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Should IPOs be rated?

BS Smart Investor Bureau | May 10, 2004

Last week there were news reports that the Securities and Exchange Board of India is planning to introduce mandatory rating of initial public offerings, a service not available on any bourse across the world.

The proposed rating will cover promoters, management record and past performance and will stay clear of making any comments on the pricing of issues.

Companies may be asked to disclose the ratings in the prospectus or the offer document. The regulator's move aims to fill the lacunae in the current IPO process by assessing companies that are in the early stages of existence. We get two experts to debate on whether equity rating should be made mandatory.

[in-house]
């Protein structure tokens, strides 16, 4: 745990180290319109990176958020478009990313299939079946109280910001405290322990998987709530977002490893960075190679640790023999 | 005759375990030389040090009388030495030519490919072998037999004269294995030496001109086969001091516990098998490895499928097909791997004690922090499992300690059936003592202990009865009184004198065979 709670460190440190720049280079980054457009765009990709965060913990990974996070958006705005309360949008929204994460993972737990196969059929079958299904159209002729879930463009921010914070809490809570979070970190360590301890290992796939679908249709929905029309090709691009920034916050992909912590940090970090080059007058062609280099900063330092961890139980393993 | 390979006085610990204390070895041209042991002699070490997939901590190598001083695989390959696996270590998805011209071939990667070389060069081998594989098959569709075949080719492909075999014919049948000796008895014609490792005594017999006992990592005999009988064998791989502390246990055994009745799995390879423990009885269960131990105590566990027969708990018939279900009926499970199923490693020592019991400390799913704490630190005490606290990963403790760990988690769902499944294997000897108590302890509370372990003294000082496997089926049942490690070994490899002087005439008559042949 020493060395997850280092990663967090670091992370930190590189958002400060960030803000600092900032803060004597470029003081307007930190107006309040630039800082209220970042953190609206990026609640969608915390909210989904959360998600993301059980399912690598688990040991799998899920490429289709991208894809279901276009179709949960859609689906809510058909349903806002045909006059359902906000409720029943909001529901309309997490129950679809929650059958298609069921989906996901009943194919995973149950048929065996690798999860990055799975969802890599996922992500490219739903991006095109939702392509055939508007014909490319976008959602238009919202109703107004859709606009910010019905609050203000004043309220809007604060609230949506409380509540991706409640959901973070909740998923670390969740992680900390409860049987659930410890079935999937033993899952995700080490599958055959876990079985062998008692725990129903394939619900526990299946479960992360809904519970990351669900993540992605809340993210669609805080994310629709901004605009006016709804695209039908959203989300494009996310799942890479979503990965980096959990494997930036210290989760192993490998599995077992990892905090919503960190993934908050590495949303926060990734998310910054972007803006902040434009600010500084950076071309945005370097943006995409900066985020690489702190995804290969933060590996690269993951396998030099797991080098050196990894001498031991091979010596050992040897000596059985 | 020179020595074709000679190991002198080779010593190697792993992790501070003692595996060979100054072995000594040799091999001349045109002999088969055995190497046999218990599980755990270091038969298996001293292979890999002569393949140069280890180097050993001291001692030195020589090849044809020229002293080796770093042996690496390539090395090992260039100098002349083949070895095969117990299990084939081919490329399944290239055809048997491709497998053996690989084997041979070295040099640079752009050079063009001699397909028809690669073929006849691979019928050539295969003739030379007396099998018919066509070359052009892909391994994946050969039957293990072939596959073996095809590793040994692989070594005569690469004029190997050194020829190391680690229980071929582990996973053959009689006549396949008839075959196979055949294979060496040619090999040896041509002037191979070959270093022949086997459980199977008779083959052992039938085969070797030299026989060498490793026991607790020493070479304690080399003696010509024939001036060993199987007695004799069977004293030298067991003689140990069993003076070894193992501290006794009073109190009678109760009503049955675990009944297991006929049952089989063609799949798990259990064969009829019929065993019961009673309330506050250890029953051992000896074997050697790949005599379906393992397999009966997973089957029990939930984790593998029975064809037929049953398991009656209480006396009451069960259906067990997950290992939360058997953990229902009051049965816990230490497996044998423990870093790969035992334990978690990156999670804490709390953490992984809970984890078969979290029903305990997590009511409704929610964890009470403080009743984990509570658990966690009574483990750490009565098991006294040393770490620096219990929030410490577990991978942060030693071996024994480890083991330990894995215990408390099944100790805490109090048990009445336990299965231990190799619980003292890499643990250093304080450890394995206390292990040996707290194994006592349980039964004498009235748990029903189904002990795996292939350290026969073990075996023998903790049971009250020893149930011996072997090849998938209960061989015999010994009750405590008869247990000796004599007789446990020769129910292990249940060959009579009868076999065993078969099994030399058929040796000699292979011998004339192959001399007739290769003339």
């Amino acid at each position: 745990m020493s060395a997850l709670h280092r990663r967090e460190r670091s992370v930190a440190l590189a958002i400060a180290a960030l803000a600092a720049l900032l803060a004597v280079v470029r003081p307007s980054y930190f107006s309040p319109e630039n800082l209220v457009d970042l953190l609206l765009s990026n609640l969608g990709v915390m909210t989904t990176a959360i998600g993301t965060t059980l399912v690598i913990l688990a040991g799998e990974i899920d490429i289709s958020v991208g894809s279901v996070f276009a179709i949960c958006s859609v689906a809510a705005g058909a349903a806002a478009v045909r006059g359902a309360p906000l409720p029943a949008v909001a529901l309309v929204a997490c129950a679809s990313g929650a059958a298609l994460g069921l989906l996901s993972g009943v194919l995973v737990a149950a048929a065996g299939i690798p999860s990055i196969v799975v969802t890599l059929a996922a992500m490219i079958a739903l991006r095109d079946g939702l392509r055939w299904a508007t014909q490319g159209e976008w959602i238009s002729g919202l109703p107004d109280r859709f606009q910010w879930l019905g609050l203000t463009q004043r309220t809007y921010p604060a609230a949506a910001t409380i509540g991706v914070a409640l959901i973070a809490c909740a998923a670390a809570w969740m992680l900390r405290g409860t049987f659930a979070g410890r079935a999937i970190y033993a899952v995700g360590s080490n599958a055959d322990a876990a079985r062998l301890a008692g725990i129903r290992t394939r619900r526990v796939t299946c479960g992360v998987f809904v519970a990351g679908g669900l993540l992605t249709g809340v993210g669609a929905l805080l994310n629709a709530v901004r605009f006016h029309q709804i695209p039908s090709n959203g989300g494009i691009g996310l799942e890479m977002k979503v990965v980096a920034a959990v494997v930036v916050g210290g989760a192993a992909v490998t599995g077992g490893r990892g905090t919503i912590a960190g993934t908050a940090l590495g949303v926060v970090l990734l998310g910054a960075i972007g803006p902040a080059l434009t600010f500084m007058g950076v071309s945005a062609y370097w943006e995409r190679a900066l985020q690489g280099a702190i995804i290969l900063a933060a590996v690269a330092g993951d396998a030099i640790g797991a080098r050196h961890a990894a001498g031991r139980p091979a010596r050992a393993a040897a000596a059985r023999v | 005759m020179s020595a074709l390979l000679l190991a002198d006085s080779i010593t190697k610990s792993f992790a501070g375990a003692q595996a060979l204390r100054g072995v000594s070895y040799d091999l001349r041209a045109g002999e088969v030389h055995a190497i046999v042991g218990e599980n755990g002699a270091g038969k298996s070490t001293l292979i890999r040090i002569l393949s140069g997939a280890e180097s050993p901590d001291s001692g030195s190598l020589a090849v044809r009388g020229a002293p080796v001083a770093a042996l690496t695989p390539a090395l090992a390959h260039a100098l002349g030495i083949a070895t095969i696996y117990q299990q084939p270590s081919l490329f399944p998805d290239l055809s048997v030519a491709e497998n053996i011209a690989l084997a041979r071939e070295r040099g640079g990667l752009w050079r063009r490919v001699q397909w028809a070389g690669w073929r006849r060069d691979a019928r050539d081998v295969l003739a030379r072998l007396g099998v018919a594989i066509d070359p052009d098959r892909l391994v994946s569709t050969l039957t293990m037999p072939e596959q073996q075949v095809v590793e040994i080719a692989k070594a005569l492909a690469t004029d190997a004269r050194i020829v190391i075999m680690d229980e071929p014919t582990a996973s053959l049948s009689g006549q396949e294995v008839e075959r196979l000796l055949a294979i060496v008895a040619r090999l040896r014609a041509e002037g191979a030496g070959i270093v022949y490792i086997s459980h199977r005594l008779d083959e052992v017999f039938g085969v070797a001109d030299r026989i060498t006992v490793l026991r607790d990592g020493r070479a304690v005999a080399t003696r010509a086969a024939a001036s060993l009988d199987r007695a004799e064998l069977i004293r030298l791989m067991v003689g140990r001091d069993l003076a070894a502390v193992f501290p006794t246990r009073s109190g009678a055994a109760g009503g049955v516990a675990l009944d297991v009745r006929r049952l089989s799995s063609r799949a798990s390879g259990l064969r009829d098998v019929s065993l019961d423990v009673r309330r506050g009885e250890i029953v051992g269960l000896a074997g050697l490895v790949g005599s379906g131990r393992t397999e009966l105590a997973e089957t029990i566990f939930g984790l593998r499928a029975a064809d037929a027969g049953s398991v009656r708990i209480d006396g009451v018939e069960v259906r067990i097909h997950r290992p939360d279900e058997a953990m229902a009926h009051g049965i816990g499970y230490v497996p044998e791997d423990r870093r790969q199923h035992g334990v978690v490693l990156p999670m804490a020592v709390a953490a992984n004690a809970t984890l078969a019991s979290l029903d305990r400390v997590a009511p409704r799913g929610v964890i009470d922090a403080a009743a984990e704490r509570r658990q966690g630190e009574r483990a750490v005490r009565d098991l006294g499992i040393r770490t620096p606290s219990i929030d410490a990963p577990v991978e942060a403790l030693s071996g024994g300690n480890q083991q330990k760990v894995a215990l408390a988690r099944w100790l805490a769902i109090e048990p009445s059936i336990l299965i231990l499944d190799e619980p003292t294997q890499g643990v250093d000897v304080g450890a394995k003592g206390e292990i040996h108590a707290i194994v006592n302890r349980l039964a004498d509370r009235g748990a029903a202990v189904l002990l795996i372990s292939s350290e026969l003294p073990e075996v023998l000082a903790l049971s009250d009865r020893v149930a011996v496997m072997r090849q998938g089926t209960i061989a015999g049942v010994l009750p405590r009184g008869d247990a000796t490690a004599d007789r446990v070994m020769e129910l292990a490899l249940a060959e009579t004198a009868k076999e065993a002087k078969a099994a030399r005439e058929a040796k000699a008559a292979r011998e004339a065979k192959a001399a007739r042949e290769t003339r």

A powerful guidance tool

Sebi's proposal to make the IPO assessment available to investors is a step in the right direction.

Though the move to make IPO assessment mandatory has drawn some critical comments, the need for a tool to help investors make better-informed decisions and judge the quality of issues hitting the market is undisputed.

An IPO assessment brings four major pluses. Firstly, it improves information content through a professional and independent assessment.

Secondly, it is relief for individual investors from information overload. Thirdly, it provides disincentives for weak companies to come to the market in the hope of raising easy capital. And fourthly, it brings about greater level of investor sophistication.

Professional and independent assessment

The public issue report, which is part of the IPO assessment will provide focused company information to investors and will create awareness about the fundamental strengths and weaknesses of the company.